Produced at the same time as the more well-known The Twilight Zone (1959), this series was an extension of the tradition of radio horror and supernatural dramas such as Light's Out, The ... See full summary »
A semi-documentary dramatization of five weeks in the life of Vice Admiral William F. "Bull" Halsey, Jr., from his assignment to command the U.S. naval operations in the South Pacific to the Allied victory at Guadalcanal.
In an attempt to discover the composition of meteors, three astronauts are sent out into space in three specially designed rockets. Their mission is to capture a meteor and bring it to ... See full summary »
Herbert L. Strock
In the exterior shots of space, the stars are depicted as moving. In reality the stars would not have any apparent motion even from a moving space vehicle. See more »
No matter where he travels, one thing will always be the same: man himself. Human nature will not change in the strange outposts of space. There will always be love and hate, courage and fear, and even greed. This is the story of an expedition to a distant world that was brought to the brink of disaster by one man's greed.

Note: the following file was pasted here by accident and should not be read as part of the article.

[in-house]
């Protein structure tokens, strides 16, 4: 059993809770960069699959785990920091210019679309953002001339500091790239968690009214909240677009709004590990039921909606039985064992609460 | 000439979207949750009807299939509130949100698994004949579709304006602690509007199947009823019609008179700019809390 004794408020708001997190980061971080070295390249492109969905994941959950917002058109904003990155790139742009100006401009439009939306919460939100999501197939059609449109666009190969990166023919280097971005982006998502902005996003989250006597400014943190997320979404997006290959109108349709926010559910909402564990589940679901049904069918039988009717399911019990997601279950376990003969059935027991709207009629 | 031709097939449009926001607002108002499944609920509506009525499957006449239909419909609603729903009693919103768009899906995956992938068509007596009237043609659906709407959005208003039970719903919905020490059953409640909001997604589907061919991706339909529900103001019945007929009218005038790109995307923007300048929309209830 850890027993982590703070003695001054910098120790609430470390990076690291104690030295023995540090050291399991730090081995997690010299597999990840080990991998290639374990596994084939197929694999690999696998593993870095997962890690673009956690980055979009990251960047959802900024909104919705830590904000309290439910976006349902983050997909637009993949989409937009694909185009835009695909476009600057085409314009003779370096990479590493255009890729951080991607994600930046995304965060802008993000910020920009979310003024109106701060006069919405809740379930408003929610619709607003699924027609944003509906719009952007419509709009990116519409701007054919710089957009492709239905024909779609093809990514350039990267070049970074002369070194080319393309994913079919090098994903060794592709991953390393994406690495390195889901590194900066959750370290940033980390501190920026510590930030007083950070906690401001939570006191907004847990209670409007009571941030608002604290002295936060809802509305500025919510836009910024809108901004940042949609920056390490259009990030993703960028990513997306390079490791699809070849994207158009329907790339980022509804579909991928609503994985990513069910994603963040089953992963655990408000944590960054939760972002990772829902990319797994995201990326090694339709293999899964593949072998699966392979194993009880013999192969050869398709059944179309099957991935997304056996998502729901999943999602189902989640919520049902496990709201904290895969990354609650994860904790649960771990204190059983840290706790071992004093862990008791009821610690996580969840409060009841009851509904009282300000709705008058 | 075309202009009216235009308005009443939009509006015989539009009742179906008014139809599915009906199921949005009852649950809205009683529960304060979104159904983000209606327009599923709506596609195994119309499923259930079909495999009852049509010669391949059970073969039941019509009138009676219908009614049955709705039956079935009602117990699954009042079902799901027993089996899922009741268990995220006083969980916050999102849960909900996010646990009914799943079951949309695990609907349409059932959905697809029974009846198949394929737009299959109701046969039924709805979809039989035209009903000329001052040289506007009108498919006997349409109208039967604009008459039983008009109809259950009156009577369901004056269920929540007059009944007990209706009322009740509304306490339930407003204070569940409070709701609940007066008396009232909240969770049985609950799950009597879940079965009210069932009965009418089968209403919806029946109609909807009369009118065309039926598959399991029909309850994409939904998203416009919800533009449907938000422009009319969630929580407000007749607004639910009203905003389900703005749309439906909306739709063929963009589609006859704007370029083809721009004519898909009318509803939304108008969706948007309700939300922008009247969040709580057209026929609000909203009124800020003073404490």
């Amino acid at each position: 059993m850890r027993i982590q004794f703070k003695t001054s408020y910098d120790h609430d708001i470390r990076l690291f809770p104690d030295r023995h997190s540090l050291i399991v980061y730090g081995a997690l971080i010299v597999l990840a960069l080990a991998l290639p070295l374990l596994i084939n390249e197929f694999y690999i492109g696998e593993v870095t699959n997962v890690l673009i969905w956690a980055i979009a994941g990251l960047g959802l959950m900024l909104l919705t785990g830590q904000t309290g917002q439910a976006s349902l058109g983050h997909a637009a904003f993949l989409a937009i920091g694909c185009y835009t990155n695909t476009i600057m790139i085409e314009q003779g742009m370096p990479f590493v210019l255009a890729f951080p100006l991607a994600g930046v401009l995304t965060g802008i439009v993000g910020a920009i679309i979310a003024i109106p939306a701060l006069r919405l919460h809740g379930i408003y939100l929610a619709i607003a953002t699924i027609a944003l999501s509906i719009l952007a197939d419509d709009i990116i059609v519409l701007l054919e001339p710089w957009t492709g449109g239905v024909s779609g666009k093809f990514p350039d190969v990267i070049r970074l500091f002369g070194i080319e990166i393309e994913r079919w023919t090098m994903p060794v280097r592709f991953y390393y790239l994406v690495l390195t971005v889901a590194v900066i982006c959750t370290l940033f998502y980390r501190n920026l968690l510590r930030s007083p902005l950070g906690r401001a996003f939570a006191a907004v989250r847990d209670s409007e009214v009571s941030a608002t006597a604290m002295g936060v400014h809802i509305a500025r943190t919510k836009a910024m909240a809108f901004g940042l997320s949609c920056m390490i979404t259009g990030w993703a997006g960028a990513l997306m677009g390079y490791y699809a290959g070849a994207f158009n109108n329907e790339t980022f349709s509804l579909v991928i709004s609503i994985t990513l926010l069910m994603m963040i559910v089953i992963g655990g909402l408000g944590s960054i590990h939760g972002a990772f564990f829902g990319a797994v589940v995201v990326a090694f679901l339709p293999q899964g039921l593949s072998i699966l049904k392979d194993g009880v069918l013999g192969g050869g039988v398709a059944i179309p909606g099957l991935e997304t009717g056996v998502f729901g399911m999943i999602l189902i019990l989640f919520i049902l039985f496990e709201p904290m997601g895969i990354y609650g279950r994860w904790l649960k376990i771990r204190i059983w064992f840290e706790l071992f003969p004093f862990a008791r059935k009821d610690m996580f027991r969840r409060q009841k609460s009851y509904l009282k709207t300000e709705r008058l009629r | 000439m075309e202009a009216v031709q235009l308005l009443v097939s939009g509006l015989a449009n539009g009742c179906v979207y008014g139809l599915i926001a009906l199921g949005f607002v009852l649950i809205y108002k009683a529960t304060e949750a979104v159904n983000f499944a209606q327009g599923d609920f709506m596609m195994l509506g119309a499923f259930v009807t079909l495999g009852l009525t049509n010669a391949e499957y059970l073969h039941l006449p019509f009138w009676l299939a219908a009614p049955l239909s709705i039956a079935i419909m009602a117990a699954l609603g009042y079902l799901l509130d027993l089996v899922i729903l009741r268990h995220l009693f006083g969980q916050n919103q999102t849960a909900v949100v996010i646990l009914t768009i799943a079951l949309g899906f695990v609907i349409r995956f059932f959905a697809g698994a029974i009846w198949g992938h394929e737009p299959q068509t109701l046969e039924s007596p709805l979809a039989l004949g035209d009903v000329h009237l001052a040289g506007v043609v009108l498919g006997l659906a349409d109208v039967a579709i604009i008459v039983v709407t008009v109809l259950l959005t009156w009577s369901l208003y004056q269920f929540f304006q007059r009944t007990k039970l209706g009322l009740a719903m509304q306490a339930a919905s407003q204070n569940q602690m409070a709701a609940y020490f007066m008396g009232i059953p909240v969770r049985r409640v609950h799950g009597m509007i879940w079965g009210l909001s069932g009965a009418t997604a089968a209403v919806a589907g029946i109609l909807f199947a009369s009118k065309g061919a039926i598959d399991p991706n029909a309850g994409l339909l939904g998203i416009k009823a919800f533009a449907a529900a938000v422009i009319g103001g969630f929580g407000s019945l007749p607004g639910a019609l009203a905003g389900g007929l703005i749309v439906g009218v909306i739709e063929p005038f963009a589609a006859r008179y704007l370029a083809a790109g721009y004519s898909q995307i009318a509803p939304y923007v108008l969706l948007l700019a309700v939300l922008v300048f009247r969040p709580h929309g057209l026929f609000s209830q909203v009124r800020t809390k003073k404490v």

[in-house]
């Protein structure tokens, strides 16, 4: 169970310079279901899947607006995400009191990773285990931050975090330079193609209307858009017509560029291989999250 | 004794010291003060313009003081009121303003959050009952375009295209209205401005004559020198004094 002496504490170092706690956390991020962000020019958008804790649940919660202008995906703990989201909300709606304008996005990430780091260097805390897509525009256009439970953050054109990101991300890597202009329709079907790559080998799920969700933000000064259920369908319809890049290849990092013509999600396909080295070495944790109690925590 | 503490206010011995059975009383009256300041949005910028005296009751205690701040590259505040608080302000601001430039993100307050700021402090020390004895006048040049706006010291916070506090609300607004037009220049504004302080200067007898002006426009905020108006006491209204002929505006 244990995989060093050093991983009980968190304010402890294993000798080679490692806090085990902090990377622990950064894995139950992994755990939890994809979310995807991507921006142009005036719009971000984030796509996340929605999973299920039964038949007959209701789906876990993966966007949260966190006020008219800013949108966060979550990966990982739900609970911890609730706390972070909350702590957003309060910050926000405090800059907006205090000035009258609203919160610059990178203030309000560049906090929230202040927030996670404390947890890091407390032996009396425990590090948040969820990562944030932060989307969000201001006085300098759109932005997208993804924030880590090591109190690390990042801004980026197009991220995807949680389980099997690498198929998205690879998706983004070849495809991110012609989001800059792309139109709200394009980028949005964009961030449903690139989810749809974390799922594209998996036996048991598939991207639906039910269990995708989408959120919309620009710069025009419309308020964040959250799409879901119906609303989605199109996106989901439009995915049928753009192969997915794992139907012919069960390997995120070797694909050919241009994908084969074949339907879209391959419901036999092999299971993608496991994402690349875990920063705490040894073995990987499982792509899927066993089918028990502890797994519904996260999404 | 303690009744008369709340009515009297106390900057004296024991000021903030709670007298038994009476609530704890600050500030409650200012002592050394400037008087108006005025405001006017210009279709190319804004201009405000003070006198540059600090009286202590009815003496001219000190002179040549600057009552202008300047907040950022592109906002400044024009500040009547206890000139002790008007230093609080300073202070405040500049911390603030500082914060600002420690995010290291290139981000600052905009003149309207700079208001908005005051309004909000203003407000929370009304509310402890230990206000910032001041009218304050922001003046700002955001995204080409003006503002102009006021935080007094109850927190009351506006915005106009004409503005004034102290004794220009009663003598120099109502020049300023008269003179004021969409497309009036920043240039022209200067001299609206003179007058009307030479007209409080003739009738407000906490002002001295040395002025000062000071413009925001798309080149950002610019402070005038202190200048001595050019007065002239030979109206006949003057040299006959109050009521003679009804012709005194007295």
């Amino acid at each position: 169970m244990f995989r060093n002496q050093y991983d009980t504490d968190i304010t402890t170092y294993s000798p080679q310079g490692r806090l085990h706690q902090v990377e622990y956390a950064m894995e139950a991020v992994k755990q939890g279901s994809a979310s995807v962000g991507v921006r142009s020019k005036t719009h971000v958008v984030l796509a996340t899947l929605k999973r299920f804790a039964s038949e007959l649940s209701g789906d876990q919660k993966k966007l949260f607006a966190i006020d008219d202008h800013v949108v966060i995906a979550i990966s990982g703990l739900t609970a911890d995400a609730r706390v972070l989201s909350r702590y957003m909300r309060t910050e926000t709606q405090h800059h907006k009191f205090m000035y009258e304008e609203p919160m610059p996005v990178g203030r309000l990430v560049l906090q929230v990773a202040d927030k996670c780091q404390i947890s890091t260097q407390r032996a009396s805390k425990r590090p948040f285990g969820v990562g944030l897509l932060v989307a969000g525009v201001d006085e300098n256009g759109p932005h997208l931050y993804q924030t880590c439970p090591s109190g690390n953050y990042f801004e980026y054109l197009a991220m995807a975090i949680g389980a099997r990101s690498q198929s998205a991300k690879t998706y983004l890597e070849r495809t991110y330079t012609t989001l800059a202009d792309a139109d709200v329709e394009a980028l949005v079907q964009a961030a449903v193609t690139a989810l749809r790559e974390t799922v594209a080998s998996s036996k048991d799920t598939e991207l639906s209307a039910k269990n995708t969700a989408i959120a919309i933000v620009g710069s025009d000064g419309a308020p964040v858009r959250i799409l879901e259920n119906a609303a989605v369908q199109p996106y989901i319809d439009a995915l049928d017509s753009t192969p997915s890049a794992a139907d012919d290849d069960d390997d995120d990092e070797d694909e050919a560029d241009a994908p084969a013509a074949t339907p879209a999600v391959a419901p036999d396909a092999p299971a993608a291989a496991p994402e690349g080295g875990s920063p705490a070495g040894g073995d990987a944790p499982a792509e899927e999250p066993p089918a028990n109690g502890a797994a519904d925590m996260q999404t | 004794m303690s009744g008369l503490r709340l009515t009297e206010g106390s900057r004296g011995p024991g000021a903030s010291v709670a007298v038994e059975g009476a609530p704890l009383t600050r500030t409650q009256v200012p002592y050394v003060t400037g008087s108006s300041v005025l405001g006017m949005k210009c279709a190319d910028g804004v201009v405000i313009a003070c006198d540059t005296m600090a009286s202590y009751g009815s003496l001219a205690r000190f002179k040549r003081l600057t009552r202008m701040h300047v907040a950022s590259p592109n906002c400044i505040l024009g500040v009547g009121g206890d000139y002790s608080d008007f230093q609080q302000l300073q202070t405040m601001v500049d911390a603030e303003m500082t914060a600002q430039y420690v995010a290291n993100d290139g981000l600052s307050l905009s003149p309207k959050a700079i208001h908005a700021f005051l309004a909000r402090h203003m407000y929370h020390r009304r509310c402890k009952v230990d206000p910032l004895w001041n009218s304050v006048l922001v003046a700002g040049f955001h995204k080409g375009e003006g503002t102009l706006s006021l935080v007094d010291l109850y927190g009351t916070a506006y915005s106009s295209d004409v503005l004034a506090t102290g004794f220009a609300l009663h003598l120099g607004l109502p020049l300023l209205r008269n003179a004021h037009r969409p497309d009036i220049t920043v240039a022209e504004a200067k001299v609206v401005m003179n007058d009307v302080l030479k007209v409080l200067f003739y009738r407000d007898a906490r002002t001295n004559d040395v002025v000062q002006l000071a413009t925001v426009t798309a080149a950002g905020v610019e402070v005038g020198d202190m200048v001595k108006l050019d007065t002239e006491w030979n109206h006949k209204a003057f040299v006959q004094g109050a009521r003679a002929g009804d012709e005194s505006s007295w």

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I think it was on Wednesday nights. It was absolutely my favorite program at that time. I have never seen a single clip of this show since it went off the air. The only scene from an episode I can remember is the time Col. McCauley got separated from his space craft and started drifting away in space. All he did was repeat his name: "McCauley.....McCauley...." until he was located and rescued. Around 10 years later I remembered this scene while watching "2001: A Space Odyssey" when the astronaut, Dr. Frank Poole, was terminated by the HAL 9000 computer and was left to drift in space. I kept expecting to hear Poole repeat his name. But it was not to be. Poole was expendable. McCauley wasn't.
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